The nation’s first Father’s Day was celebrated in 1910 in a single state. But it wasn’t until 1972 that the day honoring fathers went national.
Here’s the back story.
During the 1860s, at the urging of activist Ann Reeves Jarvis, one divided West Virginia town celebrated “Mother’s Work Days” to bring together the mothers of Confederate and Union soldiers. In 1908 Jarvis’s daughter took steps to make Mother’s Day a national holiday. In 1914, President Woodrow Wilson made it official.
In 1909 a Spokane, Washington, woman named Sonora Smart Dodd, one of six children raised by a widower, tried to establish an official equivalent to Mother’s Day for fathers. She went to local churches, the YMCA, shopkeepers and government officials, and was ultimately successful in her home state in 1910.
As one historian writes, many men “scoffed at the holiday’s sentimental attempts to domesticate manliness with flowers and gift-giving, or they derided the proliferation of such holidays as a commercial gimmick to sell more products–often paid for by the father himself.”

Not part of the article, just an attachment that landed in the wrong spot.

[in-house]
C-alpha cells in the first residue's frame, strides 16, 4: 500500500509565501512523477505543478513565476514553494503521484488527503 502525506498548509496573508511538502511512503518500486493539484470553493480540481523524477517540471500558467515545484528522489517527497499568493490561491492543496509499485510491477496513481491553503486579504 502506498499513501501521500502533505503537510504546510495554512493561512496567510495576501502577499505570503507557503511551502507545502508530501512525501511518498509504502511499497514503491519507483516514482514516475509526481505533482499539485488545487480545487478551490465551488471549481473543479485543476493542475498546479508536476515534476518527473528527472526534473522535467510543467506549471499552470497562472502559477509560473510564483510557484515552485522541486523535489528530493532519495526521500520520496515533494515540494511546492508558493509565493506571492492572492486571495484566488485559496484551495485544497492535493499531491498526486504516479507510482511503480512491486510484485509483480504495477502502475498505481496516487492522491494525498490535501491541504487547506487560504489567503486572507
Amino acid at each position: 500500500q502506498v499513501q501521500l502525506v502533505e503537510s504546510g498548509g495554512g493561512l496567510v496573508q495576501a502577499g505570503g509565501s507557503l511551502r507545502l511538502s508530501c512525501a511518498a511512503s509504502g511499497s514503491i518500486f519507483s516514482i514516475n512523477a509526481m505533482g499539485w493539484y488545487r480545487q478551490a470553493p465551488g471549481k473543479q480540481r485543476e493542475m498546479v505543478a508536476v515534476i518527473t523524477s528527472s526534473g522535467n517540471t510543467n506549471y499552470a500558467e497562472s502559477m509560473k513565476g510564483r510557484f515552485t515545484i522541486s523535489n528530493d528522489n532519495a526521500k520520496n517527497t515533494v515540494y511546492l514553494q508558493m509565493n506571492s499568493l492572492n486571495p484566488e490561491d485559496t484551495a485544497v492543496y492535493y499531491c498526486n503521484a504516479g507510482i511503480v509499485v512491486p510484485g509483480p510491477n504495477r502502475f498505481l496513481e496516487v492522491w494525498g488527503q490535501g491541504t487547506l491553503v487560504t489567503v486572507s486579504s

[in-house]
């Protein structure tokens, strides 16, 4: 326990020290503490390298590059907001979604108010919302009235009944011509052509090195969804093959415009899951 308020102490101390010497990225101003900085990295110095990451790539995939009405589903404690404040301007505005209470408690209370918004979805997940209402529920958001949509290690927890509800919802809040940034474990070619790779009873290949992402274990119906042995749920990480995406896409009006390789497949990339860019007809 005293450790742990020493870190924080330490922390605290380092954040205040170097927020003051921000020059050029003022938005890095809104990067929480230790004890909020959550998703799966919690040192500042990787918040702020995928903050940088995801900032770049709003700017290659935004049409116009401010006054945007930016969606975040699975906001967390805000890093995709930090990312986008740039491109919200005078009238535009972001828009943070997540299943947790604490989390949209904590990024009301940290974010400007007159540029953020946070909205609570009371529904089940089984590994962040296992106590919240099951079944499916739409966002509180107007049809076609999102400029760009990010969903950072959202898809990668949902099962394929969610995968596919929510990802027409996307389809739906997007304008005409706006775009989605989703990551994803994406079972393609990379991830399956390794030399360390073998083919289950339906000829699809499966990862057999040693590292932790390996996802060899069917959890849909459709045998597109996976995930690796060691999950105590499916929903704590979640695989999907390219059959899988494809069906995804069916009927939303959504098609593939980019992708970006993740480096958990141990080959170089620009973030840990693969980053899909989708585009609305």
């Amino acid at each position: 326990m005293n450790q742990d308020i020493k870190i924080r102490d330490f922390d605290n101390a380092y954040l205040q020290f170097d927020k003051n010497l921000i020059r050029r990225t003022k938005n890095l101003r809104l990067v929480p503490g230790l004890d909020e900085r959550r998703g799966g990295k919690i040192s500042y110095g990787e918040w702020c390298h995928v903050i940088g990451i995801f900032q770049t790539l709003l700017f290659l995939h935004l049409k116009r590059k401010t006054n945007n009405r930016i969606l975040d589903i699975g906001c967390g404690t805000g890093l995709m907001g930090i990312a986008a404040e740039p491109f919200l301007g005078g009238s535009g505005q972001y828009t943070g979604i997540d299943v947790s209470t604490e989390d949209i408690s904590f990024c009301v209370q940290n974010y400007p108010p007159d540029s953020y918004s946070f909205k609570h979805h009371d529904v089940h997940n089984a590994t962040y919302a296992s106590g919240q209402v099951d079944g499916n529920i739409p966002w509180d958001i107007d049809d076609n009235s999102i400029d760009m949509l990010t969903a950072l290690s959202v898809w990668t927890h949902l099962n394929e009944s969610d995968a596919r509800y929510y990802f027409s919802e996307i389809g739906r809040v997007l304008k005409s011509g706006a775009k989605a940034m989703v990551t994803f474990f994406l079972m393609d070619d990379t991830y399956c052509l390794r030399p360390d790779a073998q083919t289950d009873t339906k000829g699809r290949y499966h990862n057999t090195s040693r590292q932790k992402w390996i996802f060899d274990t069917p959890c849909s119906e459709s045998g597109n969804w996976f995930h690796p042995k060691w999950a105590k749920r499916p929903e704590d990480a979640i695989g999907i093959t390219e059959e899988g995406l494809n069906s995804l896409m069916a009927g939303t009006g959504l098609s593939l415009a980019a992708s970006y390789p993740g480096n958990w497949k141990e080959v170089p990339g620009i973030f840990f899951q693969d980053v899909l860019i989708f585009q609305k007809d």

During the 1920s and 1930s, a movement arose to combine Mother’s Day and Father’s Day into a single Parents’ Day celebration. The Great Depression derailed this effort, but it had a revival during World War II to honor American troops.
Finally, in the middle of the hard-fought 1972 presidential campaign, Richard Nixon signed a proclamation making Father’s Day a federal holiday – 56 years after Mother’s Day was official.
Today, the day honoring fathers is celebrated in the United States on the third Sunday of June. In other countries, especially in Europe and Latin America, fathers are honored on St. Joseph’s Day, March 19.
Happy Father’s Day from your Friends at Crystal Creek Builders
Adapted from History.com
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